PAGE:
fr josiah trenham


New Creation in Christ: How Jesus Changed Us and Our Marriages

If any man is in Christ, he is a new creation; the old things have passed away; behold new things have come (2 Corinthians 5:17).

We come to the Holy Gospel at last and to the Christian way of life! The fullness of time has come and God has sent forth His Son, our Lord Jesus Christ. How everything has changed! No aspect of life remains as it was before Christ came. Everything has died with Him, and everything has been raised and transfigured in Him. All for us has been redeemed, transformed, deified, elevated, and, in a word, made Christian.

When Jesus came to earth He found us with lame limbs, weak and failing, and He perfected our bodies and restored them to health, just as He corrected, molded, improved, and fulfilled the Old Law. St. Ephrem the Syrian describes some of the healing effects of the Incarnation on human nature in his Hymn 37, On Virginity:

His body was newly mixed with our bodies, and His pure blood has been poured out into our veins, and His voice into our ears, and His brightness into our eyes. All of Him has been mixed into all of us by His compassion, and since He loves his church very much, he did not give her the manna of her rival. He had living bread for her to eat. Wheat, the olive and grapes, created for our use – the three of them serve You symbolically in three ways. With three medicines You healed our disease. Humankind had become weak and sorrowful and was failing. You strengthened her with Your blessed bread, and You consoled her with Your sober wine, and You made her joyful with Your holy chrism (K. McVey, Ephrem the Syrian: Hymns, Classics of Western Spirituality, New York: Mahwah, 1989, p. 425).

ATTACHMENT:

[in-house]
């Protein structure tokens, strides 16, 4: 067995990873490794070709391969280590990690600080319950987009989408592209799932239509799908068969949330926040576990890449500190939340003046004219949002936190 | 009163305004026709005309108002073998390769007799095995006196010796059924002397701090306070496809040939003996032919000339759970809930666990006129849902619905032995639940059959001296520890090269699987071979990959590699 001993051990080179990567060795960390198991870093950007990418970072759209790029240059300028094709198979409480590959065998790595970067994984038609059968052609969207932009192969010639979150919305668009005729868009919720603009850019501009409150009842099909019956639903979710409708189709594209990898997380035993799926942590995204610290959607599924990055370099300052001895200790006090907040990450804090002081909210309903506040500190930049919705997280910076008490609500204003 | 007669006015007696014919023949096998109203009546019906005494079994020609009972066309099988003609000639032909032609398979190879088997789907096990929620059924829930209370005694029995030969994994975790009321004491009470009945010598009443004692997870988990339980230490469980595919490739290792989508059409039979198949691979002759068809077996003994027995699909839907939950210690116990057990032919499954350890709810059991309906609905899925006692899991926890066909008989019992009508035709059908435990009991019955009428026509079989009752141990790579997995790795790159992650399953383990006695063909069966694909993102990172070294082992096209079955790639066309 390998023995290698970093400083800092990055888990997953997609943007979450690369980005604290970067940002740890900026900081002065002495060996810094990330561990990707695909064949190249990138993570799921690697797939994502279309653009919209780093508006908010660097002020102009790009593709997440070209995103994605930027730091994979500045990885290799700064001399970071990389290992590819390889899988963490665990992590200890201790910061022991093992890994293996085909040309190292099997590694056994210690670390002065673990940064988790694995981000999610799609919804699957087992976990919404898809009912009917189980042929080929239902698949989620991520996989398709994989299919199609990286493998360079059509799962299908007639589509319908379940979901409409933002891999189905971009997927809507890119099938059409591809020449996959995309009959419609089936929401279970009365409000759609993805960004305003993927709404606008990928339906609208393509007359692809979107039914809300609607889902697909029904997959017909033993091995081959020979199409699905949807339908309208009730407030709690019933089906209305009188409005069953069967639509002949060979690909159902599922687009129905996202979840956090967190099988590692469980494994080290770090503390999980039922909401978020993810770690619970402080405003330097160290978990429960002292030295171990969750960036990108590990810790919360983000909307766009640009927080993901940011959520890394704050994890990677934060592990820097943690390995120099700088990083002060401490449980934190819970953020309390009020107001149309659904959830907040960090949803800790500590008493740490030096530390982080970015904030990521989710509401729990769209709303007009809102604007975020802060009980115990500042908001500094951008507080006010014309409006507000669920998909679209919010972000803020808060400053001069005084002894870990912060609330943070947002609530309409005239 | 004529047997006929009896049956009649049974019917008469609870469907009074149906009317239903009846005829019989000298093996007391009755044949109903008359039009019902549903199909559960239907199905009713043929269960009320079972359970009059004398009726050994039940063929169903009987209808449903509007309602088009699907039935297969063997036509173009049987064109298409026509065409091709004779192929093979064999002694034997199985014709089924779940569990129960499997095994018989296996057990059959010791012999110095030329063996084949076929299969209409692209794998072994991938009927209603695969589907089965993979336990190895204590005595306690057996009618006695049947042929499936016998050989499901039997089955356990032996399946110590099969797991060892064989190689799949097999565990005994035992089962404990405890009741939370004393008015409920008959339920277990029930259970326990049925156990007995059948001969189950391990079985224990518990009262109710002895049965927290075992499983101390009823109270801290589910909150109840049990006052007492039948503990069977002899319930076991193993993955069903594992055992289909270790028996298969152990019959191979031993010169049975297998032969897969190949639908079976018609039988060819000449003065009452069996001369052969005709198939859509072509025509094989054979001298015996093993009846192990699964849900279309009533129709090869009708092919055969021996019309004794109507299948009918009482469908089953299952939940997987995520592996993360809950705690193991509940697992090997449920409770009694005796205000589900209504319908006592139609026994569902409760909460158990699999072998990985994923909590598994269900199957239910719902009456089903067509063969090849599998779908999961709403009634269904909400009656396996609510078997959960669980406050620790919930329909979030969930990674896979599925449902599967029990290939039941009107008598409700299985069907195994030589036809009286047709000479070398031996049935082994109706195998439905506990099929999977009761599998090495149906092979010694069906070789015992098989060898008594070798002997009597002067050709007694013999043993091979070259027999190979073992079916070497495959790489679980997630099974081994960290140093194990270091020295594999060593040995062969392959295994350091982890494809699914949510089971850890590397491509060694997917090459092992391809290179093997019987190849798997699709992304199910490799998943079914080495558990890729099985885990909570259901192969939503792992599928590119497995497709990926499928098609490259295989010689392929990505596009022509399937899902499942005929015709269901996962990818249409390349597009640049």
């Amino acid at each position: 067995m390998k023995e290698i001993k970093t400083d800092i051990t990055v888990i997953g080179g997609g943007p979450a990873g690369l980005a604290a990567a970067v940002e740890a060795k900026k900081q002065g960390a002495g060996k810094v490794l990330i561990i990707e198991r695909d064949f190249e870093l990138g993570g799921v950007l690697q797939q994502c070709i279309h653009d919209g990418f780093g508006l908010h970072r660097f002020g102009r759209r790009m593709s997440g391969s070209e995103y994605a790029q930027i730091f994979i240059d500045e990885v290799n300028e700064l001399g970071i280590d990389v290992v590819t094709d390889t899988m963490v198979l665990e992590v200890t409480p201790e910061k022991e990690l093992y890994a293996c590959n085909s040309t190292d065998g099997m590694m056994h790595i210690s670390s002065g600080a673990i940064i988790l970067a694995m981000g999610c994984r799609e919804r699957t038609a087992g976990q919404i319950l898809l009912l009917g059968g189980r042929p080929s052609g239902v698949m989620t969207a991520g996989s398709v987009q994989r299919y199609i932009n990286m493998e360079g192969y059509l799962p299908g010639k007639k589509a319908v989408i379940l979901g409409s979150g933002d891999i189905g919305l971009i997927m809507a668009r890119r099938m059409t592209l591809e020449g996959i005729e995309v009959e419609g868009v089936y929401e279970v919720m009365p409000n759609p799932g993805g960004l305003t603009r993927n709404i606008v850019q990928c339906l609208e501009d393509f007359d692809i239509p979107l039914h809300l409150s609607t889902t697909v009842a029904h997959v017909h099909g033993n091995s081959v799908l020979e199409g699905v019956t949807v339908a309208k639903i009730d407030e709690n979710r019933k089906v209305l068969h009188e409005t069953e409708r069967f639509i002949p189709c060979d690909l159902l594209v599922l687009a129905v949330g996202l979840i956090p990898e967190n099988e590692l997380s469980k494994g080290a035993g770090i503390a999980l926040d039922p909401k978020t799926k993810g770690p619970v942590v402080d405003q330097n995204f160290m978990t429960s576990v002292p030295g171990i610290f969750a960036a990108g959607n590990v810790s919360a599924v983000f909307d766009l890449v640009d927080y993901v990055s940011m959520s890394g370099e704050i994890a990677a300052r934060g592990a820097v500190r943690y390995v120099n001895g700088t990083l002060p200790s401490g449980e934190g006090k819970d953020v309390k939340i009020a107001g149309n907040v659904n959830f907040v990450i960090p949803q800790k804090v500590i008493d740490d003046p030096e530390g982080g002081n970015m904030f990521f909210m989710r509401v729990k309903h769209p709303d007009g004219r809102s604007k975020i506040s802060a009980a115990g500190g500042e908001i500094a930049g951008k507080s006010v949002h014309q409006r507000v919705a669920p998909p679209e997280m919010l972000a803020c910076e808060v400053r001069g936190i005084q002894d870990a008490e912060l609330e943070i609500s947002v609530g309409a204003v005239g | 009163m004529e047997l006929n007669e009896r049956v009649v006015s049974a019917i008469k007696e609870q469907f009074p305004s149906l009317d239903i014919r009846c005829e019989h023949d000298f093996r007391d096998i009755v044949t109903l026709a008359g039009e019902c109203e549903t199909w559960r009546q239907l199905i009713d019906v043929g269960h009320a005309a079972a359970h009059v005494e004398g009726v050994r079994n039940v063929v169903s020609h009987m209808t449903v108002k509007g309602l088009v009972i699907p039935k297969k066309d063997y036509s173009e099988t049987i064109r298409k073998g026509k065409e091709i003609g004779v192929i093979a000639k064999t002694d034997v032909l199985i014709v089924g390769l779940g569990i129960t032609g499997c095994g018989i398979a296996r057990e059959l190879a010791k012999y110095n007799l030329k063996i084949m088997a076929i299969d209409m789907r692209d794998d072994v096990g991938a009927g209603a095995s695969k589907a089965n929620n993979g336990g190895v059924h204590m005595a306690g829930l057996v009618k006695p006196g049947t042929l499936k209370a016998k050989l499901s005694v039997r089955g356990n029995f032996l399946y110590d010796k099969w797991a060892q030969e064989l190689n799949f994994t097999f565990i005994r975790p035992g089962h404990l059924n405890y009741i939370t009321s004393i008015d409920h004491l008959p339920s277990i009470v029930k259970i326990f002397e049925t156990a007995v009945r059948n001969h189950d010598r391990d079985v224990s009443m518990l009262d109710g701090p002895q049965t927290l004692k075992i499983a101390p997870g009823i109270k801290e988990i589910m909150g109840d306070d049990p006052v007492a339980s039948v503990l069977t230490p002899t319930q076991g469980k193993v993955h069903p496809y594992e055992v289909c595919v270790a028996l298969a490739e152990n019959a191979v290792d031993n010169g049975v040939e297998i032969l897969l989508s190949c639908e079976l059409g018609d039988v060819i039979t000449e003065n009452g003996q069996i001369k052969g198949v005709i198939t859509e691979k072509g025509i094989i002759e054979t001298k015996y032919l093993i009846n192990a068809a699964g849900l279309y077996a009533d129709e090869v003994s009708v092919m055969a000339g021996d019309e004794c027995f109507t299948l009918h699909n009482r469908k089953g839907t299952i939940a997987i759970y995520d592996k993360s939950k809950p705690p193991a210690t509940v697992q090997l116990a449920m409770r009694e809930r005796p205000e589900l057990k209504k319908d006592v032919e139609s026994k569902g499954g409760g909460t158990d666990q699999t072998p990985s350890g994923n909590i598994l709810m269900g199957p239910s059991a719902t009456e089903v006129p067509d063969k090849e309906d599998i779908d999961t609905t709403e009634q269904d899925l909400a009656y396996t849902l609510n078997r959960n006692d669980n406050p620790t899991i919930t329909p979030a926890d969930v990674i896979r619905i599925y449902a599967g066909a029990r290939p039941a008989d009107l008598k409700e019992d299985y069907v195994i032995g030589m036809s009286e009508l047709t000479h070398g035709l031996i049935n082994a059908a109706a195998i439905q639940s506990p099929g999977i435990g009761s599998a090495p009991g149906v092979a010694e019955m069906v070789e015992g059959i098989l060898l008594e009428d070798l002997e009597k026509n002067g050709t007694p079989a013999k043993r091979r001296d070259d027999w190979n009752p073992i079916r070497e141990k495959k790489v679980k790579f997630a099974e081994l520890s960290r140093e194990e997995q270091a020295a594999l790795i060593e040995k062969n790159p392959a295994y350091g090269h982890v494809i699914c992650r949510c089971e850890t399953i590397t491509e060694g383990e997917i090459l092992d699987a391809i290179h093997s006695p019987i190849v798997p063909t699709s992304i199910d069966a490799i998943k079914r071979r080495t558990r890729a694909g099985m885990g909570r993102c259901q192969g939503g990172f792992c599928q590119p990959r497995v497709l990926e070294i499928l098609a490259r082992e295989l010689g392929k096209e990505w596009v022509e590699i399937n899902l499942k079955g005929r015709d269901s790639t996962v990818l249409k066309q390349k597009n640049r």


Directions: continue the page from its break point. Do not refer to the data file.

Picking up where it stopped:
Cultivating Inexpressible Joy

Godly life is joyful. Secular life is sorrowful. For forty years, as though the presence of God were a toxin in our culture, schools and public square, many of America’s leaders have been zealously working to detoxify our land. Not surprisingly, the more secularized we have become, the more sorrowful we have become. Now here is an amazing disconnect. Why is it that America has never been so Christian1 and yet so joyless? A greater percentage of our population self-identifies as Christian than at any time in our nation’s history, yet we are by all observable phenomena radically depressed. How are we to explain such an anomaly?

The normal state of internal affairs for Christians is expressed by St. Peter: “ ...Jesus Christ, whom having not seen you love. Though now you do not see Him, yet believing, you rejoice with joy inexpressible and full of glory” (1 Peter 1:8). Prozac is no substitute for joy inexpressible. While there are many contributing factors to this epidemic of joylessness, I would like to suggest the primary cause: isolation.

Joy and the Presence of God